Signification and Auto-Transformation in George Eliot's 'The Lifted Veil'
The ramifications of Friedrich Nietzsche's declaration that "God is dead" are far-reaching and widespread, influencing interpretation in literature, science and philosophy. I approach this potentially forbidding claim by considering it as a form of absence, a gap in cultural ideology, created by the shifting aside of that insurmountable subject 'God'. What abides after such a shift is not a pure absence but a space haunted by residues of presence, by threads of association, expectation and history.
Religious faith has been described as a feeling in which one belongs indissolubly to the external world as a whole. The undermining of this faith results in a self left isolated and disconnected, adrift in the space created by incomplete absence. A new form of signification is required - in the Lacanian understanding, one that organises human relations in a particular way, allowing for security and support, and generating a shaping force. In similar fashion, Blanchot refers to the mortality and perishability of humankind, arguing that by a process of transformation we can deal with our finitude, "looking at it as though it were behind us, make of it the moment when, even now, we touch the abyss and accede to the deep of being."
In both Lacan's and Blanchot's theoretical purviews narrative plays a pivotal role, underwriting human beings' search for meaning and encouraging reflection on the nature of culture and humanity. In the absence of a grand, universal narrative, the individual is driven to construct a process of signification in the form of a personal story-structure, arguably transforming the self into a God, or God-substitute.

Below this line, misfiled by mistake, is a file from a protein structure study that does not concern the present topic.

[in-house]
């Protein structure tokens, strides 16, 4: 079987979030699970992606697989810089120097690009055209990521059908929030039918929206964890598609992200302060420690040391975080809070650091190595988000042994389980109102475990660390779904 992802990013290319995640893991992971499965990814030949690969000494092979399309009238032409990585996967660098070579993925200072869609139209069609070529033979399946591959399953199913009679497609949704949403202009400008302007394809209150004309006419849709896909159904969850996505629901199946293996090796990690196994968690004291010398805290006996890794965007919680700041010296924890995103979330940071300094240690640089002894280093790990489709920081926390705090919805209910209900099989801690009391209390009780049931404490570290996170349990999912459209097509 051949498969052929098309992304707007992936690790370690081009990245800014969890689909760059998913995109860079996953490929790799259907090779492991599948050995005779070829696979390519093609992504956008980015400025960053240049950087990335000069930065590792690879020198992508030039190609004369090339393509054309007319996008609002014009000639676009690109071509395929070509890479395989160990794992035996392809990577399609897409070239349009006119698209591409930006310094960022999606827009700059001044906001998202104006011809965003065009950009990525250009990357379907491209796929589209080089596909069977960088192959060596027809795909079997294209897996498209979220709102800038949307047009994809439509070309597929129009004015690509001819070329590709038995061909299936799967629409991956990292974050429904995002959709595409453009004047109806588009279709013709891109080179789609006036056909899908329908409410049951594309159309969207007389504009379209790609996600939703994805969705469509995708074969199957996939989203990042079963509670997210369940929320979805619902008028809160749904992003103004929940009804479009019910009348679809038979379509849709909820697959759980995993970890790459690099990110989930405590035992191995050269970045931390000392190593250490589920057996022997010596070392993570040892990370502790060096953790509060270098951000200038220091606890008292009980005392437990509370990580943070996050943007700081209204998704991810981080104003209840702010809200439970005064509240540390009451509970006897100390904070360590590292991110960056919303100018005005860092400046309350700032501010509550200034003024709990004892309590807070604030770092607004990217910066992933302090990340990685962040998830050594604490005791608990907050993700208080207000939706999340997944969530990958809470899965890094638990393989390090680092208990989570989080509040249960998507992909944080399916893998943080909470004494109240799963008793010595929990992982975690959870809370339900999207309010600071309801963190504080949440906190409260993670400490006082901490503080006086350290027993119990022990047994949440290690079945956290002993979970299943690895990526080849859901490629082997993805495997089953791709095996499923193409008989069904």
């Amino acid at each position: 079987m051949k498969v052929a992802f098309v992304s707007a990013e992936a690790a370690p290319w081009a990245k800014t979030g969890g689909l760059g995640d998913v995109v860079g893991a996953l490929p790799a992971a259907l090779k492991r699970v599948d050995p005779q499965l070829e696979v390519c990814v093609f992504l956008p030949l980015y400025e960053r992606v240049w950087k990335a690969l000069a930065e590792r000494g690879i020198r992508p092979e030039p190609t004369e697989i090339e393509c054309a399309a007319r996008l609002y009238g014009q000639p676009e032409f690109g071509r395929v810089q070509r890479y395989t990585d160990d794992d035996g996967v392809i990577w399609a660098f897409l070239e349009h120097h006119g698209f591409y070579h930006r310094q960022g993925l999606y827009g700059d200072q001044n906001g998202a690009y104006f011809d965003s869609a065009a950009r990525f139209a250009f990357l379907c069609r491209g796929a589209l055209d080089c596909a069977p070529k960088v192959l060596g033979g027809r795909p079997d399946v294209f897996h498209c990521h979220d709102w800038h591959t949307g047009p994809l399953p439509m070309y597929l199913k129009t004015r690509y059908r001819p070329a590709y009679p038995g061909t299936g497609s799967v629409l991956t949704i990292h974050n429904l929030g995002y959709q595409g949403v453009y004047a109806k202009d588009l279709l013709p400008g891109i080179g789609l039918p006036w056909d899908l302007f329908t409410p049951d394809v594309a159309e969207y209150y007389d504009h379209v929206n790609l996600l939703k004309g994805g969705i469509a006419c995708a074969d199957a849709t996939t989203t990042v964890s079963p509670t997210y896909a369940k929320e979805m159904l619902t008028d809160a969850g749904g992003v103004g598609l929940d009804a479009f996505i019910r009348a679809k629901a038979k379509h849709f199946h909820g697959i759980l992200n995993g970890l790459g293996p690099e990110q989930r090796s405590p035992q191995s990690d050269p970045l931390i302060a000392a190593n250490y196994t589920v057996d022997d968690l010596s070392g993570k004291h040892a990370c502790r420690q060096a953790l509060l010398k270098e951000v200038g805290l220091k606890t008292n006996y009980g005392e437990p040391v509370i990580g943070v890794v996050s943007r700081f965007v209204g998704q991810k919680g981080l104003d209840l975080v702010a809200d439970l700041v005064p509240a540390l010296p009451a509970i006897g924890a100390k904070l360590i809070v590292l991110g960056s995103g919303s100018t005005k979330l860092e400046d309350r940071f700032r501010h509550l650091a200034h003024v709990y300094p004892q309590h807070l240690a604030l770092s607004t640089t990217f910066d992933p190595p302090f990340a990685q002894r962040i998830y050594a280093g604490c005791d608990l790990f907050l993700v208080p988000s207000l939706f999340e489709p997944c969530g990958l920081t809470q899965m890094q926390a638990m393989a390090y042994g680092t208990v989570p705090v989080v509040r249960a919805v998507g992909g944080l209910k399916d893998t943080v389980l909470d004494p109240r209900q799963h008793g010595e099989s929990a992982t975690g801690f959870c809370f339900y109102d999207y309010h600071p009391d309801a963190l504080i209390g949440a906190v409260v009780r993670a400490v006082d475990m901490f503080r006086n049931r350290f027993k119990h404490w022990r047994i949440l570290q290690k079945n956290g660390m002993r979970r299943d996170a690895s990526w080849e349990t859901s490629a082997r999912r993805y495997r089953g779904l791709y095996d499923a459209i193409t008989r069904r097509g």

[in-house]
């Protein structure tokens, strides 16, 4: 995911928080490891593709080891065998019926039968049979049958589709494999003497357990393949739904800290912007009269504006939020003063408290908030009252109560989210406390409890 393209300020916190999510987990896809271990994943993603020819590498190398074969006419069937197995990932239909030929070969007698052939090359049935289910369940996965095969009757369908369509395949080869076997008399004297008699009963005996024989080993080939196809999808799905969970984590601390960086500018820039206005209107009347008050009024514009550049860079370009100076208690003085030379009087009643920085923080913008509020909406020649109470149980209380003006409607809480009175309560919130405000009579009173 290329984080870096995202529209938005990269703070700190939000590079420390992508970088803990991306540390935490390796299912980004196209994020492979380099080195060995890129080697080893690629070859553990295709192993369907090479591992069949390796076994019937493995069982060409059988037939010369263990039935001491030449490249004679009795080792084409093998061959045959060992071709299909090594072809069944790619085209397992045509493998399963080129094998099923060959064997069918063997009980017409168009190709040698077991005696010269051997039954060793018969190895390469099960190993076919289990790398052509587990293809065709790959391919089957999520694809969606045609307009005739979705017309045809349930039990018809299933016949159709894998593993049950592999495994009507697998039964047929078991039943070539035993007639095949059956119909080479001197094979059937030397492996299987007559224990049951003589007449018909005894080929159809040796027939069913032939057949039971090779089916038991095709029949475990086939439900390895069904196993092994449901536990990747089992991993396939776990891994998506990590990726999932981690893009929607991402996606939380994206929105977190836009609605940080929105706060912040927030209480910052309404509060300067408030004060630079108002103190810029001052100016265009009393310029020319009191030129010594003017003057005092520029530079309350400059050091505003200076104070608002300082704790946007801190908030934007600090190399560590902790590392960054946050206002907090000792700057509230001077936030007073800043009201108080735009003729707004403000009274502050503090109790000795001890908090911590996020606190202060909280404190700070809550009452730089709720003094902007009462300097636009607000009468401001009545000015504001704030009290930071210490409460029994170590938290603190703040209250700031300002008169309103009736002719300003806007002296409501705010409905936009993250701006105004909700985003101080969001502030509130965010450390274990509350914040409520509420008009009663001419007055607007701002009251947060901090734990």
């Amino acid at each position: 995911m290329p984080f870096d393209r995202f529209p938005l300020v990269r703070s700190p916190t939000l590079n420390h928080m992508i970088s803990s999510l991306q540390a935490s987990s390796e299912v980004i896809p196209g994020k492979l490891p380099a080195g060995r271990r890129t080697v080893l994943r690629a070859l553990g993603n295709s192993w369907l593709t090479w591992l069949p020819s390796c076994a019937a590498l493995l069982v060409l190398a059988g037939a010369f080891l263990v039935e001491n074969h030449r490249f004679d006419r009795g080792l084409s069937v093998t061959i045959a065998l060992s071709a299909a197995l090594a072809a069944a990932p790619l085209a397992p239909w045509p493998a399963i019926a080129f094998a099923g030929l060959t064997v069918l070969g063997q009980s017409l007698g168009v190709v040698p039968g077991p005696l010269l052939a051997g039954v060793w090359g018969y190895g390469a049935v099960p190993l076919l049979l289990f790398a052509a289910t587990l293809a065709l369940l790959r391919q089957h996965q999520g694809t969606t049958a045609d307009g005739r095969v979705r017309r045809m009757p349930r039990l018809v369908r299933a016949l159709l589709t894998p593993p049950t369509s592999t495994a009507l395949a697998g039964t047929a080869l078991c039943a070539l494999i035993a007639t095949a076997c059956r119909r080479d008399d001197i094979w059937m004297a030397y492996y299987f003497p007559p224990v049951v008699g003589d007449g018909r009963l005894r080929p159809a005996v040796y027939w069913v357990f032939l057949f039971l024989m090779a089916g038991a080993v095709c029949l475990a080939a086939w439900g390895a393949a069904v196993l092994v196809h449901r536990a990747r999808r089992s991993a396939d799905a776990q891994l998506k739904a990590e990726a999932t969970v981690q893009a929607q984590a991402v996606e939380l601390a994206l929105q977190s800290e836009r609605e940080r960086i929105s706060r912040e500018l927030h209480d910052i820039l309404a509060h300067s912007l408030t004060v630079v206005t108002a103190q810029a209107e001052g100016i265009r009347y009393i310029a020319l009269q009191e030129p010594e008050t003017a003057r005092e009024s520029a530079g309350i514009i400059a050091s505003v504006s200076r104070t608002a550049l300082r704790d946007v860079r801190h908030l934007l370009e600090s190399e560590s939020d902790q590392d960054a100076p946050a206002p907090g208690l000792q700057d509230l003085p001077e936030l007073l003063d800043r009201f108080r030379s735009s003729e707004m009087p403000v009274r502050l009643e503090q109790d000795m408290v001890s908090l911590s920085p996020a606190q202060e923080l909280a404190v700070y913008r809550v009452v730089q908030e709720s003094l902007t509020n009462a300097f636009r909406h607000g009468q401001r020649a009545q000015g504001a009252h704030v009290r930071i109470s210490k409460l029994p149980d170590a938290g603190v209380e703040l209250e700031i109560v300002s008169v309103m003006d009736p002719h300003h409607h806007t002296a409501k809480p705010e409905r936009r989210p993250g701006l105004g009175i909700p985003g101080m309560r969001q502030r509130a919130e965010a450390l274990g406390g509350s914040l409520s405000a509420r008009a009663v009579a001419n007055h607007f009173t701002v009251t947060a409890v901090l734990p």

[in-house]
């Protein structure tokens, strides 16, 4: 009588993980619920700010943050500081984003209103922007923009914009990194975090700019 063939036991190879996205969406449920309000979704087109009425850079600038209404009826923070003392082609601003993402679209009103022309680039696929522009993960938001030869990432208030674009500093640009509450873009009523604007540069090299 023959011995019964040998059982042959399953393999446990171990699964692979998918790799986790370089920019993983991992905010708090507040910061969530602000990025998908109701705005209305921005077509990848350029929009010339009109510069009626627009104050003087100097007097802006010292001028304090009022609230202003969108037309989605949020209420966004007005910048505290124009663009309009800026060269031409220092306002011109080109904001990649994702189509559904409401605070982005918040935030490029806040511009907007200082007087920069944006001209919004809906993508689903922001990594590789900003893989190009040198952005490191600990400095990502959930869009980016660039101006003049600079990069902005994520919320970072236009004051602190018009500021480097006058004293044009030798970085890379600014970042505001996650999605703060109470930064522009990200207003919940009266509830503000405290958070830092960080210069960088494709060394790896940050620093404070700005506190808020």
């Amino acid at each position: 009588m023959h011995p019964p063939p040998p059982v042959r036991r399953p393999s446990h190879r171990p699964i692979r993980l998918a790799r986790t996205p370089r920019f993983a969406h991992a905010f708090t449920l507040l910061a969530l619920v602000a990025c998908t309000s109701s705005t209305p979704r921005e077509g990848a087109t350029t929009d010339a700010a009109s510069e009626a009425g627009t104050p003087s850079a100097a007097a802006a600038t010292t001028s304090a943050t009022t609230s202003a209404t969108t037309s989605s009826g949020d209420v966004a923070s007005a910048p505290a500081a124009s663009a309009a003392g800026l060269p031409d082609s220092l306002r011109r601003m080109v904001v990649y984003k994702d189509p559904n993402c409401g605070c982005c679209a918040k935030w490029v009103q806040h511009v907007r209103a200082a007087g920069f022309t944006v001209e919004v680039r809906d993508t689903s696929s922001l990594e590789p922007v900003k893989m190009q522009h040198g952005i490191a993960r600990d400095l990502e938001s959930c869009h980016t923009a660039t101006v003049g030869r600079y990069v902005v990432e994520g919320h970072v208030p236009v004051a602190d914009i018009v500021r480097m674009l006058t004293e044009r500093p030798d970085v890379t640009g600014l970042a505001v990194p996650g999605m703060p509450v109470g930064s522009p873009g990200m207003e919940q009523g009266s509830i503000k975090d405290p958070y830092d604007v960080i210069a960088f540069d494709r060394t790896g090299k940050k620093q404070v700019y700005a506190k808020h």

By theorising that narrative is a representation of the self, this paper will explore in George Eliot's text 'The Lifted Veil' (1859) the implications of the self's attempt to reconcile itself to the consequences of the loss of religious faith. I examine the notion of a split consciousness or psyche, and discuss how the self uses the space of absence-presence to enact a process of auto-transformation.
Lucy Jeffery (Australia)
Department of English Division of Humanities
PhD student at Macquarie University, researching Nietzschean influences on narrative ideologies and modes of production. M.A in English Literature (Macquarie University), B.A in English Literature (Macquarie University)
Person as Subject
(30 min. Conference Paper, English)